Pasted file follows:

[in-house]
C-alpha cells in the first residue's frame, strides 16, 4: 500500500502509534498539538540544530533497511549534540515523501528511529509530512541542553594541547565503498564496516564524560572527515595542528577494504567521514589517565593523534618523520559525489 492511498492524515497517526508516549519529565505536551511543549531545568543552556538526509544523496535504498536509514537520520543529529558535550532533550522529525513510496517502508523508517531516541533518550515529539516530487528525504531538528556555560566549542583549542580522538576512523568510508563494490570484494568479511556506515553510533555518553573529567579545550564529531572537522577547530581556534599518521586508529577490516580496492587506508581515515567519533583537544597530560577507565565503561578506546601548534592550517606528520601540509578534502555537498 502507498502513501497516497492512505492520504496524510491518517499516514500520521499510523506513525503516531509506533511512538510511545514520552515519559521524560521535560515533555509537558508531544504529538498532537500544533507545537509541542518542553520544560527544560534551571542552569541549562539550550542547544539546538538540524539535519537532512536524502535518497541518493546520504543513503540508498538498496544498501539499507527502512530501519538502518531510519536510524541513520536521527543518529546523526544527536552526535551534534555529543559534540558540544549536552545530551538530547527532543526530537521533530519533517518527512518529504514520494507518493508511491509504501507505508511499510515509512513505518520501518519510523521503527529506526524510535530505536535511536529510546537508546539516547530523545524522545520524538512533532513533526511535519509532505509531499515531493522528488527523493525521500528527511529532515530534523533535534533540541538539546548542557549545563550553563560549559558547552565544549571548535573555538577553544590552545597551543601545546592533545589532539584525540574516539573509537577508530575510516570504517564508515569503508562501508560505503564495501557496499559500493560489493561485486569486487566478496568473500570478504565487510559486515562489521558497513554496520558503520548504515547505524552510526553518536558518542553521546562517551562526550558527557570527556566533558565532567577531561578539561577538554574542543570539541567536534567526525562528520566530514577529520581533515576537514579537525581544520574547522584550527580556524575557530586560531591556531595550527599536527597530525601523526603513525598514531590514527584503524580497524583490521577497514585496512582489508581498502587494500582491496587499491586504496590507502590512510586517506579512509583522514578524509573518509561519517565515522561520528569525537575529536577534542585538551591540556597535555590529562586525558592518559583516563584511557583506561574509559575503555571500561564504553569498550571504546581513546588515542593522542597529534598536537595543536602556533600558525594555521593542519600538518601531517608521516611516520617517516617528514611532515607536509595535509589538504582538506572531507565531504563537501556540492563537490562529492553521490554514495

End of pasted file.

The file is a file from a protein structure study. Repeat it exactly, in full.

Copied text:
[in-house]
C-alpha cells in the first residue's frame, strides 16, 4: 500500500502509534498539538540544530533497511549534540515523501528511529509530512541542553594541547565503498564496516564524560572527515595542528577494504567521514589517565593523534618523520559525489 492511498492524515497517526508516549519529565505536551511543549531545568543552556538526509544523496535504498536509514537520520543529529558535550532533550522529525513510496517502508523508517531516541533518550515529539516530487528525504531538528556555560566549542583549542580522538576512523568510508563494490570484494568479511556506515553510533555518553573529567579545550564529531572537522577547530581556534599518521586508529577490516580496492587506508581515515567519533583537544597530560577507565565503561578506546601548534592550517606528520601540509578534502555537498 502507498502513501497516497492512505492520504496524510491518517499516514500520521499510523506513525503516531509506533511512538510511545514520552515519559521524560521535560515533555509537558508531544504529538498532537500544533507545537509541542518542553520544560527544560534551571542552569541549562539550550542547544539546538538540524539535519537532512536524502535518497541518493546520504543513503540508498538498496544498501539499507527502512530501519538502518531510519536510524541513520536521527543518529546523526544527536552526535551534534555529543559534540558540544549536552545530551538530547527532543526530537521533530519533517518527512518529504514520494507518493508511491509504501507505508511499510515509512513505518520501518519510523521503527529506526524510535530505536535511536529510546537508546539516547530523545524522545520524538512533532513533526511535519509532505509531499515531493522528488527523493525521500528527511529532515530534523533535534533540541538539546548542557549545563550553563560549559558547552565544549571548535573555538577553544590552545597551543601545546592533545589532539584525540574516539573509537577508530575510516570504517564508515569503508562501508560505503564495501557496499559500493560489493561485486569486487566478496568473500570478504565487510559486515562489521558497513554496520558503520548504515547505524552510526553518536558518542553521546562517551562526550558527557570527556566533558565532567577531561578539561577538554574542543570539541567536534567526525562528520566530514577529520581533515576537514579537525581544520574547522584550527580556524575557530586560531591556531595550527599536527597530525601523526603513525598514531590514527584503524580497524583490521577497514585496512582489508581498502587494500582491496587499491586504496590507502590512510586517506579512509583522514578524509573518509561519517565515522561520528569525537575529536577534542585538551591540556597535555590529562586525558592518559583516563584511557583506561574509559575503555571500561564504553569498550571504546581513546588515542593522542597529534598536537595543536602556533600558525594555521593542519600538518601531517608521516611516520617517516617528514611532515607536509595535509589538504582538506572531507565531504563537501556540492563537490562529492553521490554514495